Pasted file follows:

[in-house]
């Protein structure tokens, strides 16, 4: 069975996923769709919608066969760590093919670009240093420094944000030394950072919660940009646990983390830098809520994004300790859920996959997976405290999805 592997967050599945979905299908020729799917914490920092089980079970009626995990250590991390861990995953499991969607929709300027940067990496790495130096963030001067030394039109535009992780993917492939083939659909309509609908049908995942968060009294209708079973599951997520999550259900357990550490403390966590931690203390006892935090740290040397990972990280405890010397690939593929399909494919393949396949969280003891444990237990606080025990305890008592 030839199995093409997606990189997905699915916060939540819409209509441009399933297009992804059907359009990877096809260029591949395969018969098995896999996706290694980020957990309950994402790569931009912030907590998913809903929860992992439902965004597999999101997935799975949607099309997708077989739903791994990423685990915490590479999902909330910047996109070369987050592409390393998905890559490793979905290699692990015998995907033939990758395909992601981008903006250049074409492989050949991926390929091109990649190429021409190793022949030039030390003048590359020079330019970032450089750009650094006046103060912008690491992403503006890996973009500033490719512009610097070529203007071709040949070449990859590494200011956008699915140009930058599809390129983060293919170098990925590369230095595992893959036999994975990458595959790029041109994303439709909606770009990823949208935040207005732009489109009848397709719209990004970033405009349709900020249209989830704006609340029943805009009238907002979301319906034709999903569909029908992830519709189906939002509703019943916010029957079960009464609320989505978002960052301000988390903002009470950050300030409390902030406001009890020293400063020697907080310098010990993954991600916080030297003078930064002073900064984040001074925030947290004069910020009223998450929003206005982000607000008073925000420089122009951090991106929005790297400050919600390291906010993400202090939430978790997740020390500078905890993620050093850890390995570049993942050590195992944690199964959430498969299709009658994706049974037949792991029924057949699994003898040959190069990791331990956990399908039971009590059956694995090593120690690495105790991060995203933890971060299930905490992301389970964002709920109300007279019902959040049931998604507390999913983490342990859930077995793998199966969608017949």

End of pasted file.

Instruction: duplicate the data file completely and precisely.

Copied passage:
[in-house]
């Protein structure tokens, strides 16, 4: 069975996923769709919608066969760590093919670009240093420094944000030394950072919660940009646990983390830098809520994004300790859920996959997976405290999805 592997967050599945979905299908020729799917914490920092089980079970009626995990250590991390861990995953499991969607929709300027940067990496790495130096963030001067030394039109535009992780993917492939083939659909309509609908049908995942968060009294209708079973599951997520999550259900357990550490403390966590931690203390006892935090740290040397990972990280405890010397690939593929399909494919393949396949969280003891444990237990606080025990305890008592 030839199995093409997606990189997905699915916060939540819409209509441009399933297009992804059907359009990877096809260029591949395969018969098995896999996706290694980020957990309950994402790569931009912030907590998913809903929860992992439902965004597999999101997935799975949607099309997708077989739903791994990423685990915490590479999902909330910047996109070369987050592409390393998905890559490793979905290699692990015998995907033939990758395909992601981008903006250049074409492989050949991926390929091109990649190429021409190793022949030039030390003048590359020079330019970032450089750009650094006046103060912008690491992403503006890996973009500033490719512009610097070529203007071709040949070449990859590494200011956008699915140009930058599809390129983060293919170098990925590369230095595992893959036999994975990458595959790029041109994303439709909606770009990823949208935040207005732009489109009848397709719209990004970033405009349709900020249209989830704006609340029943805009009238907002979301319906034709999903569909029908992830519709189906939002509703019943916010029957079960009464609320989505978002960052301000988390903002009470950050300030409390902030406001009890020293400063020697907080310098010990993954991600916080030297003078930064002073900064984040001074925030947290004069910020009223998450929003206005982000607000008073925000420089122009951090991106929005790297400050919600390291906010993400202090939430978790997740020390500078905890993620050093850890390995570049993942050590195992944690199964959430498969299709009658994706049974037949792991029924057949699994003898040959190069990791331990956990399908039971009590059956694995090593120690690495105790991060995203933890971060299930905490992301389970964002709920109300007279019902959040049931998604507390999913983490342990859930077995793998199966969608017949």